Everyone has heard about how wine stains your teeth just like coffee, but what about beer? Sure, beer has other health consequences if consumed in large quantities, but what about social beer drinkers? Certainly, many people would hesitate to think that beer could be any better for your teeth since it is still alcohol, but what’s the verdict?
For starters, one thing everyone knows about alcohol in general is that it dehydrates you. Sure, you can take steps to help keep your mouth hydrated when you’re drinking beer, but who is really always going to be prepared each time they get ready to have a beer?
Besides, since beer is naturally dehydrating, it is going to affect your teeth, even if you do take precautions. The more you drink, the more consequences of course, so people that consume beer every so often or just a few drinks a week might not experience the dental health consequences as much when it comes to a dehydrated mouth.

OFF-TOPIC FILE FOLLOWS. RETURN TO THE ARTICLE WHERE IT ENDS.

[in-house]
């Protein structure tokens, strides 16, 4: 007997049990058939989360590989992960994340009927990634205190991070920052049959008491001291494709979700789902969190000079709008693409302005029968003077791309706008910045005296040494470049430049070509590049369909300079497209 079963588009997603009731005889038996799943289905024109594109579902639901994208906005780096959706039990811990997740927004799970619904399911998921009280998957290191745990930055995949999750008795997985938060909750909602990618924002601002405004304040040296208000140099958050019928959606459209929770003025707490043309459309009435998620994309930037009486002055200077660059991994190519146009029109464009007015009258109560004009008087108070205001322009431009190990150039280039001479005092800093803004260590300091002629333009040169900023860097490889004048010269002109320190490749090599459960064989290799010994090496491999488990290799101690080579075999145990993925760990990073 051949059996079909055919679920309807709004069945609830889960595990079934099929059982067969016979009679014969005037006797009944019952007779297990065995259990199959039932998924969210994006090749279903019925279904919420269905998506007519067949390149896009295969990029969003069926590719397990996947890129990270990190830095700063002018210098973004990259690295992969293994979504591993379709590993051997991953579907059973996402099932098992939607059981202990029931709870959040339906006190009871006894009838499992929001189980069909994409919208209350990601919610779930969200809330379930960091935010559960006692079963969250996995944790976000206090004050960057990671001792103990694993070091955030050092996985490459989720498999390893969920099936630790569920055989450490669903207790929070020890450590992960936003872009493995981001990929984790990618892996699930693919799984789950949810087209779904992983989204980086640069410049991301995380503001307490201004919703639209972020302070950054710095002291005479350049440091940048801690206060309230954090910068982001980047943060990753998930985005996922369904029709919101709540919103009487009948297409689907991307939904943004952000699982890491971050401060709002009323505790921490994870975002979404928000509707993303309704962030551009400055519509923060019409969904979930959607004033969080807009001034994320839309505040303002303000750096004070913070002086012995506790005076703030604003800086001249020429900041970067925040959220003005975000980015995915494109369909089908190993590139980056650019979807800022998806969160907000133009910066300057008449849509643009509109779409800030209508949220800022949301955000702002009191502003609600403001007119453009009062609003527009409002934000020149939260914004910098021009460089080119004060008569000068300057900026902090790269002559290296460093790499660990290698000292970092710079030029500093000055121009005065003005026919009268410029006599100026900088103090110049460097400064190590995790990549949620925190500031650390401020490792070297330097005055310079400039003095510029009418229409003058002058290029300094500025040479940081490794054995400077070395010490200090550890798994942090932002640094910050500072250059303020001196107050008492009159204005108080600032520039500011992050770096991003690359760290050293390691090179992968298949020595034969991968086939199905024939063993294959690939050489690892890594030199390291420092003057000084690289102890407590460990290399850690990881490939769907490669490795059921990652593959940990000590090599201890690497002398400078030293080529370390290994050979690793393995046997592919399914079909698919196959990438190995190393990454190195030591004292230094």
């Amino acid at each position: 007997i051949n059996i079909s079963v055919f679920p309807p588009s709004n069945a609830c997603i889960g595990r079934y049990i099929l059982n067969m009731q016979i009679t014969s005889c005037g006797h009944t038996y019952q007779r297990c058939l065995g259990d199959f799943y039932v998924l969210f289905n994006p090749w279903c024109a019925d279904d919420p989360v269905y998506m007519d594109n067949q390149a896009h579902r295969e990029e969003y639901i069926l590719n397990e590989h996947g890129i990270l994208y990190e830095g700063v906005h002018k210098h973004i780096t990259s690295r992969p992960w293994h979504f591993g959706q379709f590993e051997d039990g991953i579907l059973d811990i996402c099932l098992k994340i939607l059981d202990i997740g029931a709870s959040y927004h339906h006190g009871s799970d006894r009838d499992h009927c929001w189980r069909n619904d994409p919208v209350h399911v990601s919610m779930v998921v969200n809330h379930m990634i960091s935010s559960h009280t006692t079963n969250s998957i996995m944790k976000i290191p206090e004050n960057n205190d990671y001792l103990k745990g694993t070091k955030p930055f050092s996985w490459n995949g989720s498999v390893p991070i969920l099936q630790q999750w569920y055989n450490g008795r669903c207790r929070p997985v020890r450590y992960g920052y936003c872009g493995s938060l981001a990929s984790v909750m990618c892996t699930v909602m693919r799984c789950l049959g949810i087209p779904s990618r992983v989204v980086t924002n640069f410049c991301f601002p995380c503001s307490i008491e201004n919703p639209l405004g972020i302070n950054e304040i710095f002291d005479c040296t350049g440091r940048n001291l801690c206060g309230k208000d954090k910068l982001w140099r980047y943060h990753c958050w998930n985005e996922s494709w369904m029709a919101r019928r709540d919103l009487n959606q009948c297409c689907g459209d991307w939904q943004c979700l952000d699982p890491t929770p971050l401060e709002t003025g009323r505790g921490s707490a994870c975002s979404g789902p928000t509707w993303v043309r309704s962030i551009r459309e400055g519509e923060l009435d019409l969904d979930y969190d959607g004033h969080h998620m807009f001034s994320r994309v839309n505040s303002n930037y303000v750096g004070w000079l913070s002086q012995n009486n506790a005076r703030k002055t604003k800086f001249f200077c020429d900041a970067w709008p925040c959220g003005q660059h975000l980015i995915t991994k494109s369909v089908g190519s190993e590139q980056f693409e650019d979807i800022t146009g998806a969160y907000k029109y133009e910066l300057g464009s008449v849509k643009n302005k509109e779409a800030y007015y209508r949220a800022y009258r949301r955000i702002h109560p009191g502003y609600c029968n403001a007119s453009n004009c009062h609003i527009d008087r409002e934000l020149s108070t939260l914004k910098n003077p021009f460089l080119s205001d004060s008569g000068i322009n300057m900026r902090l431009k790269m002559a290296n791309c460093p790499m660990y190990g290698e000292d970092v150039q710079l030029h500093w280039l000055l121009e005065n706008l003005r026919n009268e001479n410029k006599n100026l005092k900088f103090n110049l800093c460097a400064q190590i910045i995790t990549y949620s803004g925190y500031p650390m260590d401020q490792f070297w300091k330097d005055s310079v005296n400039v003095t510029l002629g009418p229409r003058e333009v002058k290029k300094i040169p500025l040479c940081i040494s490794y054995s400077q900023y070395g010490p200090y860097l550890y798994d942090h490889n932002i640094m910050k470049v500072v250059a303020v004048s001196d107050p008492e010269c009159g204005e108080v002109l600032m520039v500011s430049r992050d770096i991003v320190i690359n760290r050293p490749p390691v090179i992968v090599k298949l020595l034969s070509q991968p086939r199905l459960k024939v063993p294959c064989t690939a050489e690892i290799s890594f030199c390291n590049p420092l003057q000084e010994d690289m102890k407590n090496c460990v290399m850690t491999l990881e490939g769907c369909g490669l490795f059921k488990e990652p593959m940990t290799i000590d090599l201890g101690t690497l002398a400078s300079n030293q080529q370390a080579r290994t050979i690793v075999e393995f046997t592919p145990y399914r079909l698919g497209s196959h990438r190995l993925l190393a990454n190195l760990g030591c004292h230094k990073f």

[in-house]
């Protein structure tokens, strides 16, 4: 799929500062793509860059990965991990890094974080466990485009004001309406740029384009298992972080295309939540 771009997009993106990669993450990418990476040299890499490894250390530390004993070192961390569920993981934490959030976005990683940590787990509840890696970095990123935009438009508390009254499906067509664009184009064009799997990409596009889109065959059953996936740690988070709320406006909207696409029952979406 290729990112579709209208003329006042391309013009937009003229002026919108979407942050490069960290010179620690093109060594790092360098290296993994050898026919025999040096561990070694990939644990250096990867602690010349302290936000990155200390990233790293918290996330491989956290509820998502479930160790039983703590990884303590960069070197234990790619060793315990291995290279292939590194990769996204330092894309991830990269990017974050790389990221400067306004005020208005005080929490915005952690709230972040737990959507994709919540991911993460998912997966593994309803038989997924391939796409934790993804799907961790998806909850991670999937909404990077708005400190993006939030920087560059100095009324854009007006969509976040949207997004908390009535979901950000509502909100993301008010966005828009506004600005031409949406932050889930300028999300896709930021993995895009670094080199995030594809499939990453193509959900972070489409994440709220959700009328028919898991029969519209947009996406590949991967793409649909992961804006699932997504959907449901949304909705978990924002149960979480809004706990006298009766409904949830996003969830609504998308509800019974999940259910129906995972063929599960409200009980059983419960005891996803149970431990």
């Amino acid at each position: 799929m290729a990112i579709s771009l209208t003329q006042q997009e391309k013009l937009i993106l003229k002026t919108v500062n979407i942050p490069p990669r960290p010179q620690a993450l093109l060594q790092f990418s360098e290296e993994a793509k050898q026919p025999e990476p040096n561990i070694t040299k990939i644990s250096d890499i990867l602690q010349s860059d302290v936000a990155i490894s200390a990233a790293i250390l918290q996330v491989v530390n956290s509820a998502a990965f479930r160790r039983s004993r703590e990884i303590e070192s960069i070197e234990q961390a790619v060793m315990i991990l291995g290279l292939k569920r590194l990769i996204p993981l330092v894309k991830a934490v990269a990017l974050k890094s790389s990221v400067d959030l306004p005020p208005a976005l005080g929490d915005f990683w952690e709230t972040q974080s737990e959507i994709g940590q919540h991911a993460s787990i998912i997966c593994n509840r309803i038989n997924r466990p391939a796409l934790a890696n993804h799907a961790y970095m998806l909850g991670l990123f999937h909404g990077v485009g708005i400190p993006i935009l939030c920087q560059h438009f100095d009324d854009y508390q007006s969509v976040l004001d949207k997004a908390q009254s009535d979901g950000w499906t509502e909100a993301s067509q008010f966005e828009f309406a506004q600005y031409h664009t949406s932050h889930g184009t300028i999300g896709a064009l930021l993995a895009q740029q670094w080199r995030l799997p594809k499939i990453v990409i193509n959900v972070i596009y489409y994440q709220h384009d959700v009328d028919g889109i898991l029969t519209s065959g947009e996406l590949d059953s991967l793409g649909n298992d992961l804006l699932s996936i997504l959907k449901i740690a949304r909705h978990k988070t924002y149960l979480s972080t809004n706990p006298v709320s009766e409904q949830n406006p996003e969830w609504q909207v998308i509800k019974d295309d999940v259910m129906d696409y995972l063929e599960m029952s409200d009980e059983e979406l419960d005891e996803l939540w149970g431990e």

With a dry mouth, the dental consequences you face include bacteria that can cause cavities, and of course acid damage is in overdrive. Alcohol is itself acidic, so this is a double whammy. And, while social drinkers may start to feel safe thinking they don’t consume as much alcohol, you’re about to find out why that may not be the case.
Think about how people drink alcohol. You may not be the one chugging beers and drinking everyday, but when you’re drinking beer, sipping it slowly can be just as dangerous. Enjoying two beers over a two hour period of time ends up making your entire mouth prone to all that acid. Why? The pH balance of your mouth has been compromised, and is staying compromised the entire time you’re enjoying your beers.
Too much alcohol consumption actually contributes to oral cancer risk, no matter if you’re drinking beer, wine or liquor. So be aware of this fact as well. You can see now that beer in every way is detrimental to oral health, especially if you are one who smokes when you are drinking.
Does that mean you should be scared of beer? No, as many other beverages you drink and foods you eat also can contribute to oral health issues. But, now that you’re educated about beer, and the fact that alcohol is worse on your teeth than many other substances, you can carefully enjoy your consumption.